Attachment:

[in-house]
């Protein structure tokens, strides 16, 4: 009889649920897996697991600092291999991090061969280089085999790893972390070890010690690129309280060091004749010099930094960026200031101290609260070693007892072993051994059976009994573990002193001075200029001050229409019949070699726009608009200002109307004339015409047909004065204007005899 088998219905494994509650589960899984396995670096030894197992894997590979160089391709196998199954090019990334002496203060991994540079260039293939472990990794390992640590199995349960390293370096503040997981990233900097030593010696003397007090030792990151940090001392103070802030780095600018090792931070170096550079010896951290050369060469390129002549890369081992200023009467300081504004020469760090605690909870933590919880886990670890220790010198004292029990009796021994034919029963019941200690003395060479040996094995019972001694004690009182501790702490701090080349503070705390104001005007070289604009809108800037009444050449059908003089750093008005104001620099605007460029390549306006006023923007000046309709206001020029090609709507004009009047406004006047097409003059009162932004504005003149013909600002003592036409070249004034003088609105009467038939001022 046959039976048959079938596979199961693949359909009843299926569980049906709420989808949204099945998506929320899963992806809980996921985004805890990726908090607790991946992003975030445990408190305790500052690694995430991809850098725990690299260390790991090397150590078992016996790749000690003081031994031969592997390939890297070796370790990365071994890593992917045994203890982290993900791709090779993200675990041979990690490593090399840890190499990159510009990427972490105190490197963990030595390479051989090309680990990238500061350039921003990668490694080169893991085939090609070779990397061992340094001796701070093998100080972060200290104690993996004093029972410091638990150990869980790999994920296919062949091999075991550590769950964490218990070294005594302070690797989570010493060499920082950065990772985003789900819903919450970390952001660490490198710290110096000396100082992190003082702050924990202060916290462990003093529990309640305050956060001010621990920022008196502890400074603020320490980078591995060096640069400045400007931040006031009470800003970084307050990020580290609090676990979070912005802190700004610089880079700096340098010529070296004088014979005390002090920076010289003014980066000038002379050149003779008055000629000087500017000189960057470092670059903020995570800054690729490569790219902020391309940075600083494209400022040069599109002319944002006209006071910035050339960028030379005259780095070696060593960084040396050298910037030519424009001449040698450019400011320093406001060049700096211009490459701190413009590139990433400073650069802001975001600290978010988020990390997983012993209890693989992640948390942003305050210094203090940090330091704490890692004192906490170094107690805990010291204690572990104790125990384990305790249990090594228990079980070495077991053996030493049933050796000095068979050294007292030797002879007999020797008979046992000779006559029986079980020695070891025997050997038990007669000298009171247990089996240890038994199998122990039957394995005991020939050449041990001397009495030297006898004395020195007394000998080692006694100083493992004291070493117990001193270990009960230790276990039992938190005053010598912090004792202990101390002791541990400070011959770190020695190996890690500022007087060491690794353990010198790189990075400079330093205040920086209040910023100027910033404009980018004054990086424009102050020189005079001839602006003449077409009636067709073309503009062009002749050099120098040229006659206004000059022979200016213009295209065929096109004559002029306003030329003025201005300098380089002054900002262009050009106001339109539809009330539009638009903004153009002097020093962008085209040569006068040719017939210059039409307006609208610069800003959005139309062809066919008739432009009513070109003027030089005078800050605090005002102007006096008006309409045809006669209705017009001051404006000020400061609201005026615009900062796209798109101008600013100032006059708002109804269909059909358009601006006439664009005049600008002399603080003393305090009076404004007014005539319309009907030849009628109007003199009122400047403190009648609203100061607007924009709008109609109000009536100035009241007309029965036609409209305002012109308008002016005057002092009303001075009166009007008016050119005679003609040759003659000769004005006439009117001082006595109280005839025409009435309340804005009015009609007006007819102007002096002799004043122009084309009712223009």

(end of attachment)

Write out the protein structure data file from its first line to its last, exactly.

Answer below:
[in-house]
């Protein structure tokens, strides 16, 4: 009889649920897996697991600092291999991090061969280089085999790893972390070890010690690129309280060091004749010099930094960026200031101290609260070693007892072993051994059976009994573990002193001075200029001050229409019949070699726009608009200002109307004339015409047909004065204007005899 088998219905494994509650589960899984396995670096030894197992894997590979160089391709196998199954090019990334002496203060991994540079260039293939472990990794390992640590199995349960390293370096503040997981990233900097030593010696003397007090030792990151940090001392103070802030780095600018090792931070170096550079010896951290050369060469390129002549890369081992200023009467300081504004020469760090605690909870933590919880886990670890220790010198004292029990009796021994034919029963019941200690003395060479040996094995019972001694004690009182501790702490701090080349503070705390104001005007070289604009809108800037009444050449059908003089750093008005104001620099605007460029390549306006006023923007000046309709206001020029090609709507004009009047406004006047097409003059009162932004504005003149013909600002003592036409070249004034003088609105009467038939001022 046959039976048959079938596979199961693949359909009843299926569980049906709420989808949204099945998506929320899963992806809980996921985004805890990726908090607790991946992003975030445990408190305790500052690694995430991809850098725990690299260390790991090397150590078992016996790749000690003081031994031969592997390939890297070796370790990365071994890593992917045994203890982290993900791709090779993200675990041979990690490593090399840890190499990159510009990427972490105190490197963990030595390479051989090309680990990238500061350039921003990668490694080169893991085939090609070779990397061992340094001796701070093998100080972060200290104690993996004093029972410091638990150990869980790999994920296919062949091999075991550590769950964490218990070294005594302070690797989570010493060499920082950065990772985003789900819903919450970390952001660490490198710290110096000396100082992190003082702050924990202060916290462990003093529990309640305050956060001010621990920022008196502890400074603020320490980078591995060096640069400045400007931040006031009470800003970084307050990020580290609090676990979070912005802190700004610089880079700096340098010529070296004088014979005390002090920076010289003014980066000038002379050149003779008055000629000087500017000189960057470092670059903020995570800054690729490569790219902020391309940075600083494209400022040069599109002319944002006209006071910035050339960028030379005259780095070696060593960084040396050298910037030519424009001449040698450019400011320093406001060049700096211009490459701190413009590139990433400073650069802001975001600290978010988020990390997983012993209890693989992640948390942003305050210094203090940090330091704490890692004192906490170094107690805990010291204690572990104790125990384990305790249990090594228990079980070495077991053996030493049933050796000095068979050294007292030797002879007999020797008979046992000779006559029986079980020695070891025997050997038990007669000298009171247990089996240890038994199998122990039957394995005991020939050449041990001397009495030297006898004395020195007394000998080692006694100083493992004291070493117990001193270990009960230790276990039992938190005053010598912090004792202990101390002791541990400070011959770190020695190996890690500022007087060491690794353990010198790189990075400079330093205040920086209040910023100027910033404009980018004054990086424009102050020189005079001839602006003449077409009636067709073309503009062009002749050099120098040229006659206004000059022979200016213009295209065929096109004559002029306003030329003025201005300098380089002054900002262009050009106001339109539809009330539009638009903004153009002097020093962008085209040569006068040719017939210059039409307006609208610069800003959005139309062809066919008739432009009513070109003027030089005078800050605090005002102007006096008006309409045809006669209705017009001051404006000020400061609201005026615009900062796209798109101008600013100032006059708002109804269909059909358009601006006439664009005049600008002399603080003393305090009076404004007014005539319309009907030849009628109007003199009122400047403190009648609203100061607007924009709008109609109000009536100035009241007309029965036609409209305002012109308008002016005057002092009303001075009166009007008016050119005679003609040759003659000769004005006439009117001082006595109280005839025409009435309340804005009015009609007006007819102007002096002799004043122009084309009712223009």